I love books, like a lot. Enough that I wrote one. (see The Travelers). Therefore, it’s probably not surprising that I read and follow a lot of book-related sites and blogs. Blogs are a little tricky. I like so many great ones. That list would be very long and I may tackle compiling that some day soon. In the meantime, since it’s Friday, I’ll do a Friday 5 of my 5 Favorite Book Websites.
1. Book Riot
If you love books, tap your fingers on over to book riot. Follow them on Twitter, Facebook, Instagram, they’re constantly posting poignant and timely book-related material. The have articles, giveaways, interesting opinion pieces.
Alright, not everyone might be interested in following the Fairfax County Public Library, especially if you don’t live in Fairfax, VA. However, this is a plug for public library websites everywhere. Not only do they post interesting articles, you can learn about local bookish events. This is how I learned about reading to dogs at the library! Like everything else, you can follow your public library on Twitter, Instagram, and Facebook. I just learned today from my public library that February is Library Lovers Month!
If you love books and are unfamiliar with Goodreads, let me introduce you. This is a one-stop hub for book nerds everywhere. You can connect and friend people, create reading lists and share it with others, mark your progress, review books, read book lists. The opportunities on Goodreads are kind of endless. Go now, create a log in – get hooked. You’ll thank me. As a side note, love is really in the air, probably thanks to upcoming Valentine’s Day. It happens to be Romance Week at Goodreads. You should check out what that means. And look me up while you’re there! I’m a Goodreads author and I love to have more Goodreads friend!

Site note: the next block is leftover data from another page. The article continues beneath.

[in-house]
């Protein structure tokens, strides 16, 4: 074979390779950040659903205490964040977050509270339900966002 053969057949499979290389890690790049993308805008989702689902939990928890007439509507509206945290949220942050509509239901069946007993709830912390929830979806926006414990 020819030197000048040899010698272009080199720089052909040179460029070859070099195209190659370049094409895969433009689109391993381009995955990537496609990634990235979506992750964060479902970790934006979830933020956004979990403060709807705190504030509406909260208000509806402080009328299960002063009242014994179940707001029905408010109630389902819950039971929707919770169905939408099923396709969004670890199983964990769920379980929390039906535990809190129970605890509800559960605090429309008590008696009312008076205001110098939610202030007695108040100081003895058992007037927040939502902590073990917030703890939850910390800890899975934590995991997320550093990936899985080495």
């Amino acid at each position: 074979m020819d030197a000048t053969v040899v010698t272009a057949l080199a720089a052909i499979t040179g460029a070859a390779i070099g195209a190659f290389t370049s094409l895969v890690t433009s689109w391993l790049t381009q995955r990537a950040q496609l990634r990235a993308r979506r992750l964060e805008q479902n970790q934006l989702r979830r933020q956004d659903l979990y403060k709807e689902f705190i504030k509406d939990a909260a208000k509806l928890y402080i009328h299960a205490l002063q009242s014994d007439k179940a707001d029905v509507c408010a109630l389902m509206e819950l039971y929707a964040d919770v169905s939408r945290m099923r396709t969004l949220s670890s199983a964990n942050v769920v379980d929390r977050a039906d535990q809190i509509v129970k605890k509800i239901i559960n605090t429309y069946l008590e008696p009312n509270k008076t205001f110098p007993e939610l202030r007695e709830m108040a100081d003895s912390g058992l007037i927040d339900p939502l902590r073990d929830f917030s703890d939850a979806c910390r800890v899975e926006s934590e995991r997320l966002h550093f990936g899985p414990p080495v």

This website is not flashy. It’s not slick. There are no articles. But, you know what it has – books, lots of them, for FREE – 53,000 free ebooks to be exact. It’s also really a noble cause. Project Gutenberg itself is run by volunteers and is part of a larger effort to digitize and archive cultural works, to “encourage the creation and distribution of ebooks.” The project was founded in 1971 by Michael S. Hart (who in case you didn’t know INVENTED the ebook – Amazon should thank him) and is the oldest digital library. It’s based on a great philosophy of information sharing and making sure books and information can be available to anyone.
“The Project Gutenberg Philosophy is to make information, books and other materials available to the general public in forms a vast majority of the computers, programs and people can easily read, use, quote, and search.”
OK. I admit it. I’m an NPR nerd. Some people may think of NPR as just part of the “liberal media.” (Honesty, that term is just so ridiculous but whatever. Apparently propaganda works.) ANYWAY, NPR is so much more than a place to get news. Yes, they have that and it’s good and very balanced, despite what some may think. But, there is so much more to NPR, including books and stories. (Have I mentioned I love NPR?) Nearly all the statements that come out of my mouth (at least the interesting ones) start with, “I was listening to NPR today and…” I love their programs, many of which are all about telling stories, like StoryCorps. If you really want to learn about other people, they feature all kinds of interesting people and their stories. If you like oral storytelling you really should listen to a podcast called “Snap Judgement.” It’s mix of jazzy music and great stories. BUT, if it’s all about the books, then check out NRP’s Book Concierge, which includes books and titles handpicked or featured on NPR. This is where I first learned about books like The Wangs vs The World and Hillbilly Eulogy. It’s an eclectic mix of reviews and suggestions that is worth a look or two or three or a million. I love NPR! OK, done nerding out now. No, I’m not. I love NPR!! I might have a little obsessive problem here. (If you do too support the National Endowment of the Arts!)